Fife Council’s proposed solution to a planning blunder in which a large covered beer garden was called a pergola has been slated.
Officers have suggested that 30 inches be lopped from the height of the 54-foot-long structure in St Andrews, which blighted the final days of its elderly neighbour.
David Turner whose late mother was unable to sleep in her own bedroom because of the noise of customers outside said the action recommended is extraordinary.
Fife Council apologised to Mr Turner and his family after the Scottish Public Services Ombudsman criticised failings in its handling of the case.
Instead of ordering the West Port Bar and Kitchen to rip down the retractable roof as Mr Turner hoped, officers have asked councillors to approve an enforcement order requiring the “modest” modification.
A decision will be taken on Wednesday at a joint meeting of the north east Fife area and north east planning committees.
Mr Turner said: “Considering that these were amazing breaches of planning law and the handling that the Ombudsman has completely condemned, to end up in a situation where there is a very modest reduction in height which still leaves a huge eyesore with overshadowing seems extraordinary, to me.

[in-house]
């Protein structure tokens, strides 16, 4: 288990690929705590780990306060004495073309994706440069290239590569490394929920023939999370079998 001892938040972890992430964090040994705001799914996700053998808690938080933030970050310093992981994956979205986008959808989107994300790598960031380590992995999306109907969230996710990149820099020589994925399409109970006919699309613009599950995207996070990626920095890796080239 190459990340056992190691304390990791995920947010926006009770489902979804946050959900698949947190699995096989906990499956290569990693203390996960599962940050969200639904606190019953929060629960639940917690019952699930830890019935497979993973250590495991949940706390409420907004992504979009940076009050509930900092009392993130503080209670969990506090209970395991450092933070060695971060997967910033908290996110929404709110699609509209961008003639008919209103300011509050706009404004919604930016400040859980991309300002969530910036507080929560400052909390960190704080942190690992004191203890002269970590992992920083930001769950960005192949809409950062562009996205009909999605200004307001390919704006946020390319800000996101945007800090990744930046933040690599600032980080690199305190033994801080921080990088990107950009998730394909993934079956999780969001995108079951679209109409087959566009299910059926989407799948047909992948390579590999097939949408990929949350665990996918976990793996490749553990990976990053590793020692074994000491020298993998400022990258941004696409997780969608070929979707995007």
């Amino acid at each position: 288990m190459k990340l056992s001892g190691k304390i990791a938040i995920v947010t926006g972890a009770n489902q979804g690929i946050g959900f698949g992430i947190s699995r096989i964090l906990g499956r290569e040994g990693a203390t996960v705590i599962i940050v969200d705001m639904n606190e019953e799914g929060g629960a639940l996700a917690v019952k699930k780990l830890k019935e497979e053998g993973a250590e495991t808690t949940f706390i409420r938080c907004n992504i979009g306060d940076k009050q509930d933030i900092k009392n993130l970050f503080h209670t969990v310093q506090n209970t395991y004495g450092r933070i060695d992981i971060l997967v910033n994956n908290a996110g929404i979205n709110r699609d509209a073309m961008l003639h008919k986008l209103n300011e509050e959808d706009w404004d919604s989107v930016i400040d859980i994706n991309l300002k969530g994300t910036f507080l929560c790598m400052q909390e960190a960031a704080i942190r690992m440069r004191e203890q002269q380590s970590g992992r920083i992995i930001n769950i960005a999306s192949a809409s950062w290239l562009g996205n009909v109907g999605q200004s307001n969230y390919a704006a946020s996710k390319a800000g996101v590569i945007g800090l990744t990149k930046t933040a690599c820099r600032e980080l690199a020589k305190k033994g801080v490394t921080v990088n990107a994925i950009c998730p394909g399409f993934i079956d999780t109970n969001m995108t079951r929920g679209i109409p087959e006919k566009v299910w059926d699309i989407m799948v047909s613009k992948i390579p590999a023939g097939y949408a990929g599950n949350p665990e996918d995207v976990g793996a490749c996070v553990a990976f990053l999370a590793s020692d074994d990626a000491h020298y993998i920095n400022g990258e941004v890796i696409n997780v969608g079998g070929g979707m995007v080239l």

“I’m understandably very unhappy about what has been recommended.”
When councillors issued planning consent for the structure in early 2012, they were told it was a pergola which the Oxford dictionary describes as an arched framework with climbing or trailing plants and wrongly informed there were no objections.
Neighbours and councillors were stunned when the 10ft-wide roof went up and heating and lighting were installed. The structure rises above the garden wall of the Turners’ South Street house and Mr Turner’s mother, who died shortly after it appeared, suffered stress as a result of the debacle.
After an inquiry, the Ombudsman said planners’ failure to change the applicant’s inaccurate description of the structure had “major consequences” for its assessment.
In response to recommendations by the watchdog, the council said it had apologised, made improvements to objection logging, issued new guidance to staff and was reviewing procedures for recording notes and photographs from site visits.
The final action was to consider whether planning consent should be withdrawn or enforcement action taken.
Councillors will be warned that costs of forcing removal of the pergola could be significant and include a claim for compensation by the premises owner.
The manager of the West Port Bar and Kitchen was unavailable for comment.